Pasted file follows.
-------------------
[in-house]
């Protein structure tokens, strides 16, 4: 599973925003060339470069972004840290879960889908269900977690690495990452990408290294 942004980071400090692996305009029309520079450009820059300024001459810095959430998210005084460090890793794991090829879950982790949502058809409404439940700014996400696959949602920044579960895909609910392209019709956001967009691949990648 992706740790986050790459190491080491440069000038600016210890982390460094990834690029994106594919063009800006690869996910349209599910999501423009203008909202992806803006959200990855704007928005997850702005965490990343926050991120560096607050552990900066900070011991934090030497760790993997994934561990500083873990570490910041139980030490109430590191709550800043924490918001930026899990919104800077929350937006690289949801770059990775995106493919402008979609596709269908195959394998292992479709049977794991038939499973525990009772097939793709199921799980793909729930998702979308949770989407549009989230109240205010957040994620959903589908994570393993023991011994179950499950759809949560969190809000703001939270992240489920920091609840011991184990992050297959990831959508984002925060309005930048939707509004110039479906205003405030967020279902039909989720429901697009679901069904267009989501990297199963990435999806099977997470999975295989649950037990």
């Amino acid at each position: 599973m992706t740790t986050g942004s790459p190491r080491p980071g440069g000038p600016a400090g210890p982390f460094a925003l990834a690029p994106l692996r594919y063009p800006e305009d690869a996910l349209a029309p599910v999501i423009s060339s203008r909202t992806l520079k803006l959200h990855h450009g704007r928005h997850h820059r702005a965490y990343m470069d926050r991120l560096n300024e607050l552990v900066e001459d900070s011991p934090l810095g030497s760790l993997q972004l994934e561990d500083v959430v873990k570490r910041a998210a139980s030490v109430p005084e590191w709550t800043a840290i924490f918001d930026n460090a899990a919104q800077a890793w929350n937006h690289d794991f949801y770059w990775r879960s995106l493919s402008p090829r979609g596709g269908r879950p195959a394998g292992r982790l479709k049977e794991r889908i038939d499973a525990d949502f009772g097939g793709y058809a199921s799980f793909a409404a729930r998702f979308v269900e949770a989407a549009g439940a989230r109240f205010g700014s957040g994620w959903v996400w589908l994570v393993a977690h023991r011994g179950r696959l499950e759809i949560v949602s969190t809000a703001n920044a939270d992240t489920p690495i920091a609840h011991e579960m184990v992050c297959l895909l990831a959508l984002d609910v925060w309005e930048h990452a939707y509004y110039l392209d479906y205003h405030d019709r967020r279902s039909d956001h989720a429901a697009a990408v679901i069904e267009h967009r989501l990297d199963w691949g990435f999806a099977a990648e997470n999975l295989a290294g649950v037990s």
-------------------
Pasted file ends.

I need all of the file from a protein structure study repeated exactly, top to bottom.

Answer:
[in-house]
């Protein structure tokens, strides 16, 4: 599973925003060339470069972004840290879960889908269900977690690495990452990408290294 942004980071400090692996305009029309520079450009820059300024001459810095959430998210005084460090890793794991090829879950982790949502058809409404439940700014996400696959949602920044579960895909609910392209019709956001967009691949990648 992706740790986050790459190491080491440069000038600016210890982390460094990834690029994106594919063009800006690869996910349209599910999501423009203008909202992806803006959200990855704007928005997850702005965490990343926050991120560096607050552990900066900070011991934090030497760790993997994934561990500083873990570490910041139980030490109430590191709550800043924490918001930026899990919104800077929350937006690289949801770059990775995106493919402008979609596709269908195959394998292992479709049977794991038939499973525990009772097939793709199921799980793909729930998702979308949770989407549009989230109240205010957040994620959903589908994570393993023991011994179950499950759809949560969190809000703001939270992240489920920091609840011991184990992050297959990831959508984002925060309005930048939707509004110039479906205003405030967020279902039909989720429901697009679901069904267009989501990297199963990435999806099977997470999975295989649950037990």
């Amino acid at each position: 599973m992706t740790t986050g942004s790459p190491r080491p980071g440069g000038p600016a400090g210890p982390f460094a925003l990834a690029p994106l692996r594919y063009p800006e305009d690869a996910l349209a029309p599910v999501i423009s060339s203008r909202t992806l520079k803006l959200h990855h450009g704007r928005h997850h820059r702005a965490y990343m470069d926050r991120l560096n300024e607050l552990v900066e001459d900070s011991p934090l810095g030497s760790l993997q972004l994934e561990d500083v959430v873990k570490r910041a998210a139980s030490v109430p005084e590191w709550t800043a840290i924490f918001d930026n460090a899990a919104q800077a890793w929350n937006h690289d794991f949801y770059w990775r879960s995106l493919s402008p090829r979609g596709g269908r879950p195959a394998g292992r982790l479709k049977e794991r889908i038939d499973a525990d949502f009772g097939g793709y058809a199921s799980f793909a409404a729930r998702f979308v269900e949770a989407a549009g439940a989230r109240f205010g700014s957040g994620w959903v996400w589908l994570v393993a977690h023991r011994g179950r696959l499950e759809i949560v949602s969190t809000a703001n920044a939270d992240t489920p690495i920091a609840h011991e579960m184990v992050c297959l895909l990831a959508l984002d609910v925060w309005e930048h990452a939707y509004y110039l392209d479906y205003h405030d019709r967020r279902s039909d956001h989720a429901a697009a990408v679901i069904e267009h967009r989501l990297d199963w691949g990435f999806a099977a990648e997470n999975l295989a290294g649950v037990s």